These examples seem to be freelance initiatives, not Cameroon government policy. However, while top authorities may not be directly involved, they turn a blind eye. It is possible that the government allows stealing from civilians to save the administration from paying its defense and security forces adequate salaries.

Extortion is not unique to the Cameroonian forces. Separatist militias frequently kidnap unarmed civilians for ransom, demand protection money and ‘taxes’ in the areas they control, and collect payments at roadblocks.

In some cases, the military and separatists converge around extortion. Sources indicate that the security services and separatist groups may set up roadblocks in close proximity, aware of the other’s presence—theoretically at war with each other but united in their desire to extort.

There are also reports of security forces selling weapons and ammunition to the separatist groups they are fighting, a treasonous but profitable activity. The administration may be indifferent to the fate of frontline troops, knowing there is a supply of unemployed young men willing to replace fallen soldiers.

On January 24, the day after Cameroon denied the Canada-led talks, the Ministry of Defence launched a recruitment drive for 6,000 soldiers. Each applicant must pay between $21 and $25 to apply, as a ‘fee.’ Transparency International points out that Article 71 of Cameroon’s Public Procurement Code of 2018 exempts from scrutiny the procurement of defense and security items related to weaponry; another chance for enrichment.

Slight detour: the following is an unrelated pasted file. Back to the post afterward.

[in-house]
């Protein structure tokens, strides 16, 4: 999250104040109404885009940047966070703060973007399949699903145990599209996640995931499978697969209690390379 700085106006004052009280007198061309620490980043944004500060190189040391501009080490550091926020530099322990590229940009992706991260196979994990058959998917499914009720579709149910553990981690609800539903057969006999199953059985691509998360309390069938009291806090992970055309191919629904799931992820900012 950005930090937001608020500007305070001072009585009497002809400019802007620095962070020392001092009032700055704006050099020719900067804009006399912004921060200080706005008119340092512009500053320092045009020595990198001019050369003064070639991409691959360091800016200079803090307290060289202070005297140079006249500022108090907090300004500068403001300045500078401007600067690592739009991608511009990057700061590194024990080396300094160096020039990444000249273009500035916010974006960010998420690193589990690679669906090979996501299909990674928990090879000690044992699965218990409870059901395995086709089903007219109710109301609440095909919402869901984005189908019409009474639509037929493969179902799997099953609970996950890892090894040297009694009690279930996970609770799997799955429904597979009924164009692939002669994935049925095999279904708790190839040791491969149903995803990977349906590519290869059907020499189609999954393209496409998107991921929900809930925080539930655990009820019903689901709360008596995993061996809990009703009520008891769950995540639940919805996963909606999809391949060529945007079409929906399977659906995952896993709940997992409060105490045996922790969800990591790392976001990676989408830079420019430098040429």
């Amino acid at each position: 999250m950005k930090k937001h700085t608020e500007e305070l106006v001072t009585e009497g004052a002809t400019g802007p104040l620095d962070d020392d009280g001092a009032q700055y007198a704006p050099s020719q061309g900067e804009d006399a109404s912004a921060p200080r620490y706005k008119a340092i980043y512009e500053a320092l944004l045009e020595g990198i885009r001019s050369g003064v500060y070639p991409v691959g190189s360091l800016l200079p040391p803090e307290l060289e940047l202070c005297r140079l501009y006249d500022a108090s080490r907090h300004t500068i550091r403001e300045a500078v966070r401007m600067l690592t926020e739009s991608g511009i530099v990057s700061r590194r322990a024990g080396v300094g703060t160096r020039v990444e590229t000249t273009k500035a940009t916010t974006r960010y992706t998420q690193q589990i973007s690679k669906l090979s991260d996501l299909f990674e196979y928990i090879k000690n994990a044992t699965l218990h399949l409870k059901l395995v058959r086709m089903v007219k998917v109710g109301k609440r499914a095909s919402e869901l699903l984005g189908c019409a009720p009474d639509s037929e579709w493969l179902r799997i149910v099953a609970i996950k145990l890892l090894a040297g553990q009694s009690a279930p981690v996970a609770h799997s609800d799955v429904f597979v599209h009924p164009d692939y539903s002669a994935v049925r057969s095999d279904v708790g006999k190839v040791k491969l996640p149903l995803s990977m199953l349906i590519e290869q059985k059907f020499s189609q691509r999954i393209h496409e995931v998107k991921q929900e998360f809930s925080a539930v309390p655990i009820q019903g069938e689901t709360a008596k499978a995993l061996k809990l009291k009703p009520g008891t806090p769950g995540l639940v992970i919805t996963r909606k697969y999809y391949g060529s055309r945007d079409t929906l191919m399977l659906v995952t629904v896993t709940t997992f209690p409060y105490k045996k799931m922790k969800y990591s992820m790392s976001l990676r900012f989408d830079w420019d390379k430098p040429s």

Opportunities for money-making thus exist at all levels. Even at the governance level, the crisis has presented new avenues for self-reward. For instance, the Northwest Regional Assembly—an entity created to implement ‘Special Status’ for the Anglophone regions following the Cameroon government’s largely cosmetic Major National Dialogue—chose to buy eight new cars for its executive members with funds ostensibly meant for road reconstruction or other needed development.

Joseph Siegle of the US National Defense University describes the monetization of violence as “incentives in the perpetuation of a conflict.” The opportunities for corruption during the Anglophone Crisis have likely discouraged some members of the Cameroonian government and military apparatus from seeking to resolve it.

For instance, on January 28, separatist fighters burned down Eshobi village near Mamfe in the Southwest Region, killing one civilian and kidnapping five more, as Cameroonian soldiers looked on. One commenter suggested there may have been no monetary gain for the soldiers to protect civilians.

Cameroon’s daily ‘operating system’ is so reliant on corruption across the country, and so enhanced by the Anglophone Crisis, that if peace talks are perceived to be a threat to the ‘extra’ money taps for the security services and other government figures, it may be understandable why some factions in President Paul Biya’s government will not champion them. For them, the status quo in the regions is preferable.

The Canada-led talks offer a momentous chance to chart a peaceful and prosperous future for Cameroon’s long-suffering citizens, but corruption may be in the way. The local population understands this, and the international community must factor it into their calculus when encouraging Yaoundé to return to the table.

**Rebecca Tinsley is a journalist and the author of When the Stars Fall to Earth: A Novel of Africa.